At the centre of it all was a small group of Indigenous leaders. They stood before the officials, who had gathered on the steps of the historic Colonial Building. The leader of the Indigenous group, a woman named Jenelle, stepped forward to address the crowd. “Today, we begin the process of healing,” she said, her voice strong and steady. “For too long, the Indigenous Peoples of this land have been silenced and oppressed. But today, we take the first step towards a better future.” With that, J, as her friends called her, held up a small bundle of sweetgrass, lighting it with a match. The sweet scent filled the air as she began to smudge the officials, each one holding out their hands to receive the cleansing smoke.

After the smudging ceremony was complete, the officials stepped forward to sign the decolonization agreement. The document outlined the steps that the provincial government would take to acknowledge and address the harm that had been done to Indigenous Peoples, including implementing Indigenous language and cultural programs in schools, acknowledging Indigenous land rights, and working to address the high rates of Indigenous incarceration and poverty. As the officials signed the document, the crowd erupted into cheers and applause. It was a moment of hope and healing, a turning point in the long and painful history of colonization.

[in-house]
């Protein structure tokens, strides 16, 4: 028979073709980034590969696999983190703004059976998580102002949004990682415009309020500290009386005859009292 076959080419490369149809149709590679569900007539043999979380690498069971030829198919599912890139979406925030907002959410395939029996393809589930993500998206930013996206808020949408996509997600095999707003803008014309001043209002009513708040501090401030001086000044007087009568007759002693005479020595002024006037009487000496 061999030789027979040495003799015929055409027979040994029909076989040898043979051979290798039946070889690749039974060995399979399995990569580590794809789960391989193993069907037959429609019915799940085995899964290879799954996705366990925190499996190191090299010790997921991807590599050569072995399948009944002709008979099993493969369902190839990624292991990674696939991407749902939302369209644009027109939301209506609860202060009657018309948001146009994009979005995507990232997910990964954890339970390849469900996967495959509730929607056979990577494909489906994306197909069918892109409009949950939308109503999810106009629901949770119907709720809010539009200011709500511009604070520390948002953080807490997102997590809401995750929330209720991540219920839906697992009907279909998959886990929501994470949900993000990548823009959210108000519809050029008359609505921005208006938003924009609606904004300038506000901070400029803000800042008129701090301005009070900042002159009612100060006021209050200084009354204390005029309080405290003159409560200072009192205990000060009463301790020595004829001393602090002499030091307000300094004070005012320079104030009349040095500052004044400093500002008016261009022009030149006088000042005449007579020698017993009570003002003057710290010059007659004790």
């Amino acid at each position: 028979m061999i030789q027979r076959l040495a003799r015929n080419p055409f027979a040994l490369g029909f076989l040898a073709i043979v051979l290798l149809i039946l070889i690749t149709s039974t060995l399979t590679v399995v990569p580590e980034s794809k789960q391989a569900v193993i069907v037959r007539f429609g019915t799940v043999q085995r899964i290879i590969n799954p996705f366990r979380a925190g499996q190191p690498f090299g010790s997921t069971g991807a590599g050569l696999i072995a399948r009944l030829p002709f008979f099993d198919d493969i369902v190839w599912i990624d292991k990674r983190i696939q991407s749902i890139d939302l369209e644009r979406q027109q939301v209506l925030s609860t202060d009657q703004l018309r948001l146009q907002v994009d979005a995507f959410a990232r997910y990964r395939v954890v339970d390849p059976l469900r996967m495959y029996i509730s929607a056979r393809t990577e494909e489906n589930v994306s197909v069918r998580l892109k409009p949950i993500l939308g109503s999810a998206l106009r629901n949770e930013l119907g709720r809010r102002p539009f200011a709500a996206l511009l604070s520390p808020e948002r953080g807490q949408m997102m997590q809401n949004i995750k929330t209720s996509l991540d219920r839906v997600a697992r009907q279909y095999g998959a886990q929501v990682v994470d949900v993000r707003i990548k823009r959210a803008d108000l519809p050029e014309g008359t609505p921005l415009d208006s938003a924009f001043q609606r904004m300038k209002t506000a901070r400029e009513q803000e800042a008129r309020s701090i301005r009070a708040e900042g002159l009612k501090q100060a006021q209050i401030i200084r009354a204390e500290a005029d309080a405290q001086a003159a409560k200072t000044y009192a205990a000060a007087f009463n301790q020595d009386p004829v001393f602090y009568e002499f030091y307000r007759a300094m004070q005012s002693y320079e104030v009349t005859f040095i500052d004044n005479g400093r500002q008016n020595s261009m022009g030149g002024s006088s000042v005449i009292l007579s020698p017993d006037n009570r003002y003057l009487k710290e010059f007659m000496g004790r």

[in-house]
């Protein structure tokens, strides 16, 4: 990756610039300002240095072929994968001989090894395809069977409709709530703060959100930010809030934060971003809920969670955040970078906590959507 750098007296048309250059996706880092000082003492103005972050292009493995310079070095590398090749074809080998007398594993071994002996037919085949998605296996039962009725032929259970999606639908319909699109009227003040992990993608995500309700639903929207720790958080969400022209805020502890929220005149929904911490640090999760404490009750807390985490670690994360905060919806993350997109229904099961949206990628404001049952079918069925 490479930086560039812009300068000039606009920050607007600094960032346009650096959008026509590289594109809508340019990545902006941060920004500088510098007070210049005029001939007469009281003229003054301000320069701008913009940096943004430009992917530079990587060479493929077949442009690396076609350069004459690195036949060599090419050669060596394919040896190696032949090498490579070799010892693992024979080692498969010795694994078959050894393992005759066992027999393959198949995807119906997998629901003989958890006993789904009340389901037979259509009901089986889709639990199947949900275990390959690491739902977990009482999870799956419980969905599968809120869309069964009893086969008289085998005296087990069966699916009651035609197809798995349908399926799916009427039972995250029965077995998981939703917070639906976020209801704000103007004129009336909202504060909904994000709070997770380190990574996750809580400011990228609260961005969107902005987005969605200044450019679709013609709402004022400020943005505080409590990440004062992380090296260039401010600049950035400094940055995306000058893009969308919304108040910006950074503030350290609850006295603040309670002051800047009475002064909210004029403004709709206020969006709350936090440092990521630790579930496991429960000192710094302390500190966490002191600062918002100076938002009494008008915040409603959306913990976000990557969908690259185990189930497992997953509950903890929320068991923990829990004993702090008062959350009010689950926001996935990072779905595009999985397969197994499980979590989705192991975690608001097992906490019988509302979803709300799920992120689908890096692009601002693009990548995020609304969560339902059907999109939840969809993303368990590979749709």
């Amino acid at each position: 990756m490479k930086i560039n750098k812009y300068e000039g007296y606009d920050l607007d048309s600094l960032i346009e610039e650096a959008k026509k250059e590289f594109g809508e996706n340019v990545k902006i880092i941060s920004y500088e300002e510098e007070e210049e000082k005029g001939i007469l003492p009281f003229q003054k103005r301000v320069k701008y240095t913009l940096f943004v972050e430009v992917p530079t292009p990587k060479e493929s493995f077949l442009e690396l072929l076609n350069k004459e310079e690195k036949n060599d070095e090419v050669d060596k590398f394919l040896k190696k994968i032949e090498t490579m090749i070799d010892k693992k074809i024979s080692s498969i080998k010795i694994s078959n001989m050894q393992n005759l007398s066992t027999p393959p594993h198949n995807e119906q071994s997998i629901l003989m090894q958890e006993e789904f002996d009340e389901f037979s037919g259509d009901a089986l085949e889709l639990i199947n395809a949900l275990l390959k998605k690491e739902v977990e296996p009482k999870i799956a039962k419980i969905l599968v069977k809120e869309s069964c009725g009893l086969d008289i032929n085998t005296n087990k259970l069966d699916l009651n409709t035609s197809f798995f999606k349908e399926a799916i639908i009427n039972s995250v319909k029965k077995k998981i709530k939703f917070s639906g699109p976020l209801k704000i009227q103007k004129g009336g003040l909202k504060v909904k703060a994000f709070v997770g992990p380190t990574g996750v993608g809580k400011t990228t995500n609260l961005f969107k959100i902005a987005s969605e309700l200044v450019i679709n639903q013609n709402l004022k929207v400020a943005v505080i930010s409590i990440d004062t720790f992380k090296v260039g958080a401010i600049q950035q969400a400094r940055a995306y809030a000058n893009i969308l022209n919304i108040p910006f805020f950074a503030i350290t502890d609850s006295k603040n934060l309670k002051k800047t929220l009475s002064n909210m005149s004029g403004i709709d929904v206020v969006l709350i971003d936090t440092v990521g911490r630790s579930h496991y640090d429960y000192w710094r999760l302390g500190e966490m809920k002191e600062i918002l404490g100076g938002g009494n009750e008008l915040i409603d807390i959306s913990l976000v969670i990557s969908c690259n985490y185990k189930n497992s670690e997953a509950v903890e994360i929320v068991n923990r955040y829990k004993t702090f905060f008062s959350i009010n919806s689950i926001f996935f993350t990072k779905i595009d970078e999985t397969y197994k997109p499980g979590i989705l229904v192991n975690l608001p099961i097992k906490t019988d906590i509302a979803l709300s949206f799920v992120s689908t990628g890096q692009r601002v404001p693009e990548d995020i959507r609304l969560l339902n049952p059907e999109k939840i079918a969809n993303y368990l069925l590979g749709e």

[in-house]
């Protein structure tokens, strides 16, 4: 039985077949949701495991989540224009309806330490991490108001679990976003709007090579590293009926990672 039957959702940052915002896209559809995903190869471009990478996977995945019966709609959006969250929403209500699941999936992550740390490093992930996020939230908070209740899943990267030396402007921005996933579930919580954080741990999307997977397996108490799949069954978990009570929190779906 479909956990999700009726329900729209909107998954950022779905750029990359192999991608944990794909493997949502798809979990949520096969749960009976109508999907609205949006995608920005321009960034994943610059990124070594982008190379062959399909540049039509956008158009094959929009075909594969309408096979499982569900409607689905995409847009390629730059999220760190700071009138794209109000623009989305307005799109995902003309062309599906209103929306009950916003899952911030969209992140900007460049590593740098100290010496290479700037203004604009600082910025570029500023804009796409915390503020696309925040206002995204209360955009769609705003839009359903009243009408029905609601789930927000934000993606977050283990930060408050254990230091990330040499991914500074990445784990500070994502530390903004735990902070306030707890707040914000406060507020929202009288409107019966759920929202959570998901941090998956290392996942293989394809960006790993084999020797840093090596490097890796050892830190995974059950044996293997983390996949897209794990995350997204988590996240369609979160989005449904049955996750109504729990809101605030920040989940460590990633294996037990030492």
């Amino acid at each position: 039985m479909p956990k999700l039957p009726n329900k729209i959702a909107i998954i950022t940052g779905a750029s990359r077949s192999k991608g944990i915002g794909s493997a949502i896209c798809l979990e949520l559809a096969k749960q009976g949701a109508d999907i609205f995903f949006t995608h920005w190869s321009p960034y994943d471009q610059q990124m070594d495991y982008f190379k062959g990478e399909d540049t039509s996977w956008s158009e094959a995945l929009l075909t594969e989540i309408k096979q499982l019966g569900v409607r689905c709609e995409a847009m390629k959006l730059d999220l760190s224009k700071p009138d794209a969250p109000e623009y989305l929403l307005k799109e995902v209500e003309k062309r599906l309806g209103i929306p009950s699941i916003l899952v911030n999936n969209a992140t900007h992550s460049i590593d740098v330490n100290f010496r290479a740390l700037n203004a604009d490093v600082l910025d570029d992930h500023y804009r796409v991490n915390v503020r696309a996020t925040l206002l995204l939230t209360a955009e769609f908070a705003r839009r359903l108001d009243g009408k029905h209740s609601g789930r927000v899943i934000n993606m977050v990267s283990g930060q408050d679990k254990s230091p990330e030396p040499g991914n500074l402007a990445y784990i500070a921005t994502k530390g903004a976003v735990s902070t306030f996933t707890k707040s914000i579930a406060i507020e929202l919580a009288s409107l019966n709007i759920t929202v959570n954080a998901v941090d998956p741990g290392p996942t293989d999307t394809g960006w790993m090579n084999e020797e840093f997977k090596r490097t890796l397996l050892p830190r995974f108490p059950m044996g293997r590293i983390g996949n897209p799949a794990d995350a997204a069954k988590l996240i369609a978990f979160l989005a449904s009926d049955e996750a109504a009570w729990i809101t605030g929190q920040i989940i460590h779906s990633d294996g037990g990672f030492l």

Over the months that followed, the Province began to put the decolonization plan into action. Indigenous language and cultural programs were implemented in all public schools, and a new curriculum was developed that included the actual histories and cultures of Indigenous Peoples in the province. The government also worked to address the high rates of Indigenous incarceration and poverty by focusing on community policing programs and restorative justice practices. A new community centre was established in St. John’s that provided support and resources for Indigenous families, and partnerships were formed with Indigenous organizations to help address the root causes of these issues.

As the years went by, the effects of decolonization became more and more apparent. The streets of St. John’s were filled with the sounds of Indigenous languages and the sight of traditional regalia. The city’s buildings and landmarks were renamed to honour the Indigenous Peoples of the region, and Indigenous art and culture were celebrated throughout the city.

Perhaps the most significant change was the way that Indigenous people were treated in St. John’s. No longer were they marginalized and oppressed, but rather they were celebrated and supported as integral members of the community. Janelle, the leader of First Voice, the coalition that helped kickstart the decolonization process, reflected on the changes that had taken place. “We have come a long way,” she said, her voice filled with emotion, “But there is still much work that has to be done.”